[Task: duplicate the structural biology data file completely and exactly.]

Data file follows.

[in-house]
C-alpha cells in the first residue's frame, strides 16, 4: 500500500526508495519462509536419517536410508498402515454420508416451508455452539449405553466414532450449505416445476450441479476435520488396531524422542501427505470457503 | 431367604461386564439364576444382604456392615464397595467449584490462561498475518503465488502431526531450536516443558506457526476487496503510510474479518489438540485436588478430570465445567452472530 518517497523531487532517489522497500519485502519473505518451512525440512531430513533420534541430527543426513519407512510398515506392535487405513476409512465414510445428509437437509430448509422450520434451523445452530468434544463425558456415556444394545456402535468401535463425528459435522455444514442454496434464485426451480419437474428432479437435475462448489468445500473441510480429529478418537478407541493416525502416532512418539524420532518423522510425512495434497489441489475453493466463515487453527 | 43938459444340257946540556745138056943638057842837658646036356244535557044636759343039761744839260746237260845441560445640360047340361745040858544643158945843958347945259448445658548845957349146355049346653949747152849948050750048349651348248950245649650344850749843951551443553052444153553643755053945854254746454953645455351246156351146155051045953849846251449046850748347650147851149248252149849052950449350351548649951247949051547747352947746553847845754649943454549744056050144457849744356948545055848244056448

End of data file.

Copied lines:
[in-house]
C-alpha cells in the first residue's frame, strides 16, 4: 500500500526508495519462509536419517536410508498402515454420508416451508455452539449405553466414532450449505416445476450441479476435520488396531524422542501427505470457503 | 431367604461386564439364576444382604456392615464397595467449584490462561498475518503465488502431526531450536516443558506457526476487496503510510474479518489438540485436588478430570465445567452472530 518517497523531487532517489522497500519485502519473505518451512525440512531430513533420534541430527543426513519407512510398515506392535487405513476409512465414510445428509437437509430448509422450520434451523445452530468434544463425558456415556444394545456402535468401535463425528459435522455444514442454496434464485426451480419437474428432479437435475462448489468445500473441510480429529478418537478407541493416525502416532512418539524420532518423522510425512495434497489441489475453493466463515487453527 | 43938459444340257946540556745138056943638057842837658646036356244535557044636759343039761744839260746237260845441560445640360047340361745040858544643158945843958347945259448445658548845957349146355049346653949747152849948050750048349651348248950245649650344850749843951551443553052444153553643755053945854254746454953645455351246156351146155051045953849846251449046850748347650147851149248252149849052950449350351548649951247949051547747352947746553847845754649943454549744056050144457849744356948545055848244056448